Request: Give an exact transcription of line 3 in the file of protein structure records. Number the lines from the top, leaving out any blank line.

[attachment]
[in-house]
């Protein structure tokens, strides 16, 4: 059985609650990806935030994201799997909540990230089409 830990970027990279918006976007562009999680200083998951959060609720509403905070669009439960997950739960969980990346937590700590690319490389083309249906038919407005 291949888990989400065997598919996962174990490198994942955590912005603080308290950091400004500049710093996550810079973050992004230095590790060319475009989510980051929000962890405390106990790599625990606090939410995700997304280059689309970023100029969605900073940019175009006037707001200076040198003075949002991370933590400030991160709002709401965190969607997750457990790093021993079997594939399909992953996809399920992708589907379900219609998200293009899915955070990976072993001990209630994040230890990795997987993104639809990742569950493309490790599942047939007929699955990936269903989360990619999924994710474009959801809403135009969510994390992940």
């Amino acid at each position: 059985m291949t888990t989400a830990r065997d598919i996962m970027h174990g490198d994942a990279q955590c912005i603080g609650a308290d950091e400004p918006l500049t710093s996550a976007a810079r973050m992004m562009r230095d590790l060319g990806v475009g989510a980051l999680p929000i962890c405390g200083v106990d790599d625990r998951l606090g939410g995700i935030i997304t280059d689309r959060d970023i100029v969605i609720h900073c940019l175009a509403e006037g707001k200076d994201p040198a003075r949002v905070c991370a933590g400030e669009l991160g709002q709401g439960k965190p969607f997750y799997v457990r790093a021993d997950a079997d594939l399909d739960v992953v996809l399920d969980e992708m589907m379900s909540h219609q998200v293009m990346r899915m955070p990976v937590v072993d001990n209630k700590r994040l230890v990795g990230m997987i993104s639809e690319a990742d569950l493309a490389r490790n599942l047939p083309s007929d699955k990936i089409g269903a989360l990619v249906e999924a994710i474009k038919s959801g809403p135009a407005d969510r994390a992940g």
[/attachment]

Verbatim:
């Amino acid at each position: 059985m291949t888990t989400a830990r065997d598919i996962m970027h174990g490198d994942a990279q955590c912005i603080g609650a308290d950091e400004p918006l500049t710093s996550a976007a810079r973050m992004m562009r230095d590790l060319g990806v475009g989510a980051l999680p929000i962890c405390g200083v106990d790599d625990r998951l606090g939410g995700i935030i997304t280059d689309r959060d970023i100029v969605i609720h900073c940019l175009a509403e006037g707001k200076d994201p040198a003075r949002v905070c991370a933590g400030e669009l991160g709002q709401g439960k965190p969607f997750y799997v457990r790093a021993d997950a079997d594939l399909d739960v992953v996809l399920d969980e992708m589907m379900s909540h219609q998200v293009m990346r899915m955070p990976v937590v072993d001990n209630k700590r994040l230890v990795g990230m997987i993104s639809e690319a990742d569950l493309a490389r490790n599942l047939p083309s007929d699955k990936i089409g269903a989360l990619v249906e999924a994710i474009k038919s959801g809403p135009a407005d969510r994390a992940g």